“Embracing the complexity of identity is a core tool when it comes to confronting the challenges of workforce inclusion.”– Doc Jana
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Not everyone will like it, but equity is good business
For each of these B Corps, working to achieve and maintain certification has been a part of the pathway to doing work that helps other organisations improve their culture and create supportive environments for employees experiencing marginalisation in the workplace — starting with their own internal practices.
According to Doc Jana, the B Impact Assessment has been key in ‘shaping the evolution’ of their company for over a decade:
“We have many policies and structures in place that would not have been considered for many years save for the Assessment’s insights and guidance. We are more resilient overall and have far more employee-centric policies as a result.
“Not everyone will be pleased with the celebration of LGBTQIA+ identities; people who hold onto bigoted and biased ideas, particularly when attached to religious beliefs, may create pressure within the organization.
Leaders need to stick to their values, support inclusion, and be prepared to defend their stance when pressure is applied. The best defence is still a very clear inclusion vision.”
Geenan — also a member of We the Change, a collective of women B Corp leaders — says that Flexability, who certified in 2021, was built as ‘a B Corp from the beginning,’ noting that the principle of bringing benefit to all stakeholders is key to their work:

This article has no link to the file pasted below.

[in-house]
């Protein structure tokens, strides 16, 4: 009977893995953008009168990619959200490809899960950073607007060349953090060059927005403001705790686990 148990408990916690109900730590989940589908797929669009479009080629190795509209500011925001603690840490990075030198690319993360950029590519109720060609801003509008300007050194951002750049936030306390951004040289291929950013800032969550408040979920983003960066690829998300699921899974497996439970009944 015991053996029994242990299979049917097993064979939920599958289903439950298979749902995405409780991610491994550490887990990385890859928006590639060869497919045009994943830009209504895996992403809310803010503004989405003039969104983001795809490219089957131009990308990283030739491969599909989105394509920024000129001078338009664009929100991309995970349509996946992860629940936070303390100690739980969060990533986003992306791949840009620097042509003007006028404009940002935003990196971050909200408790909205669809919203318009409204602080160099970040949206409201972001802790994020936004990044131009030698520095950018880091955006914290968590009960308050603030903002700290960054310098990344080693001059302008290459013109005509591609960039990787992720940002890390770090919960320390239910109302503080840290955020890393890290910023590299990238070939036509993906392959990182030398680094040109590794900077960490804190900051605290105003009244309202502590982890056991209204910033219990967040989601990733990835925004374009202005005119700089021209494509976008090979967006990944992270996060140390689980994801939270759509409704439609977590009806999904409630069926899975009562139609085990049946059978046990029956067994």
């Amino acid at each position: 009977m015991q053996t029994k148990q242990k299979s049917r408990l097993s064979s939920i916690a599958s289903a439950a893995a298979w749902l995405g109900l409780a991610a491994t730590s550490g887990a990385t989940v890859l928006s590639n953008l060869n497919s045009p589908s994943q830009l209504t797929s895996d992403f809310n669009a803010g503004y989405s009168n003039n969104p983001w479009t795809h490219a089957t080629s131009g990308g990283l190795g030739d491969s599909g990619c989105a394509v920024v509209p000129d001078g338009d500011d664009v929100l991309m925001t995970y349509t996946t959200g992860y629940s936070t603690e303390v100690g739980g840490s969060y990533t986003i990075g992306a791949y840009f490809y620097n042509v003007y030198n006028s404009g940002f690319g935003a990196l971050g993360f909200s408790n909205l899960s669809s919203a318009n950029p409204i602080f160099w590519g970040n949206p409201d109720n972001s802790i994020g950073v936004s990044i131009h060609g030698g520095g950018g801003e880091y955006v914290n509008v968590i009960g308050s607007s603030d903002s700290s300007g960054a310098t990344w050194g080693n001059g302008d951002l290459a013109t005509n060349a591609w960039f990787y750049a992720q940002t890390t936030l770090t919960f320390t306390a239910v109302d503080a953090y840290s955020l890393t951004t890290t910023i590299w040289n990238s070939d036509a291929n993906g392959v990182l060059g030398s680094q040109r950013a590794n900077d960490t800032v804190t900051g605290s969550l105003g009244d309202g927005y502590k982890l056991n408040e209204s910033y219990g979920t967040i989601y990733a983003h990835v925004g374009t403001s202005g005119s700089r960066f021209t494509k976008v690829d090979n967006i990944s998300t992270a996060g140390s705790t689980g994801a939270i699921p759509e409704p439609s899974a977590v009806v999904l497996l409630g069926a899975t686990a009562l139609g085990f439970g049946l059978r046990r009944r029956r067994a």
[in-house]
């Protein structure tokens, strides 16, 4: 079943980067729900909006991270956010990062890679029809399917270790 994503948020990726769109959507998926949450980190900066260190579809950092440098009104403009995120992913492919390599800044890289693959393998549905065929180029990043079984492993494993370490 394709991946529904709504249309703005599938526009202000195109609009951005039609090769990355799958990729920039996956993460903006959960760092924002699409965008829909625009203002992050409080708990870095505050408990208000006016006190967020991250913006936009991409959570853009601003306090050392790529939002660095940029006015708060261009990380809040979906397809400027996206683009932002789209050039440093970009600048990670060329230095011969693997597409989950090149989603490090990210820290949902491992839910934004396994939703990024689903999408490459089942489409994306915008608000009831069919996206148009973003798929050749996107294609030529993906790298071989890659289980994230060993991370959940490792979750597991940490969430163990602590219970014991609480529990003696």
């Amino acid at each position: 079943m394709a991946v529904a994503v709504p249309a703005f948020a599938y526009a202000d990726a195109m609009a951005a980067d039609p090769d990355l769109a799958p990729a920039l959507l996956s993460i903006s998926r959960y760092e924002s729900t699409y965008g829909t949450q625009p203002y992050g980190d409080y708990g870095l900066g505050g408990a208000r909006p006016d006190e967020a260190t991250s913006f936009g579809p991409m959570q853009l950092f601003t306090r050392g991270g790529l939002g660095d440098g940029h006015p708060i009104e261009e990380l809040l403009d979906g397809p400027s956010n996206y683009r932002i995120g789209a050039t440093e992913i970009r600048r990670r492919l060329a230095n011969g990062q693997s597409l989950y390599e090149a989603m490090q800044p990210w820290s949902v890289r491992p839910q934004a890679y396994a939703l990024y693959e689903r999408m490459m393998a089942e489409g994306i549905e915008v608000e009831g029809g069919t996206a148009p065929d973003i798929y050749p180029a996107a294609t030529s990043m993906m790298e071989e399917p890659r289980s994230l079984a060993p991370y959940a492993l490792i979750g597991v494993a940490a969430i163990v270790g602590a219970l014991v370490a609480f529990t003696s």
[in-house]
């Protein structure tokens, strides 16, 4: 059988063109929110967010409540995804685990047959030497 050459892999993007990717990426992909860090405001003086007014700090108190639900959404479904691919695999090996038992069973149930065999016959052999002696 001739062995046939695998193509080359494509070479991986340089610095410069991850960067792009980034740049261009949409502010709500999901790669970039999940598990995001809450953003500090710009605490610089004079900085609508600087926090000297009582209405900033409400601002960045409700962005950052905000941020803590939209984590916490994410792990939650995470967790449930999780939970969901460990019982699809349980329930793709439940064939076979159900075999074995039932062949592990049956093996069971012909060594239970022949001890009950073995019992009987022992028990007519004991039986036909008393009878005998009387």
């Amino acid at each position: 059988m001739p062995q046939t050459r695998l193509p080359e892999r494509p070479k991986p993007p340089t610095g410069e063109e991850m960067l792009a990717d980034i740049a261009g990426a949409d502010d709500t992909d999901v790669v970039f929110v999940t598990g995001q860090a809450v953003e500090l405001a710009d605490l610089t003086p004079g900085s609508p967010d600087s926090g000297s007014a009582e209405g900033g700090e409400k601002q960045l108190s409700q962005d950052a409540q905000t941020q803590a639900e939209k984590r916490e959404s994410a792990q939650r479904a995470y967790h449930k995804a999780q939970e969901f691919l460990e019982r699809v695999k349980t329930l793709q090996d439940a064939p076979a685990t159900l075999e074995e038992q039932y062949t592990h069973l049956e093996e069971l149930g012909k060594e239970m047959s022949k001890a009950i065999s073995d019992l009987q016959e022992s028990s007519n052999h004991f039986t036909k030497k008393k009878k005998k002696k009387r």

“Equity and inclusion is what stakeholder primacy is really about. It’s making sure that every person who’s important to that daisy wheel of the business has tools and resources and opportunities.”
In working with Out Leadership’s clients, Todd Sears emphasises that ensuring equitable opportunities in the workforce also has wider benefits.
“I like to argue that LGBTQ equality in the workplace is just good business. At Out Leadership we call it ‘return on equality.’ There is so much value to be realised when we as a business community address the specific and unique needs of traditionally underserved communities. Ultimately, it’s the only way to promote sustainable, long-term growth.”
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Creating ‘return on equality’
To make a lasting difference in the lives of LGBTQIA+ employees, and to be credible in the eyes of other LGBTQIA+ stakeholders, including customers and communities they operate in, businesses need to show up beyond Pride.
Sustainable and long-term are key. Businesses need to admit that they’re vulnerable to mistakes and missteps (like rainbow-branded mouthwash), and commit to learning and doing better.
As Nancy Geenan says:
“These have to be conversations that we have more than once a year. We’ve got to have a way to have sustainability and intersectionality of all these identities — so that we are celebrating each other all of the time.”
How is your B Corp ensuring a more inclusive, equitable, and regenerative global economic system for all people and the planet beyond campaigns like Pride Month?
Learn more about B Lab’s Global JEDI Strategic Plan.
An original version of this article was published here and adapted by B Lab Australia and Aotearoa New Zealand.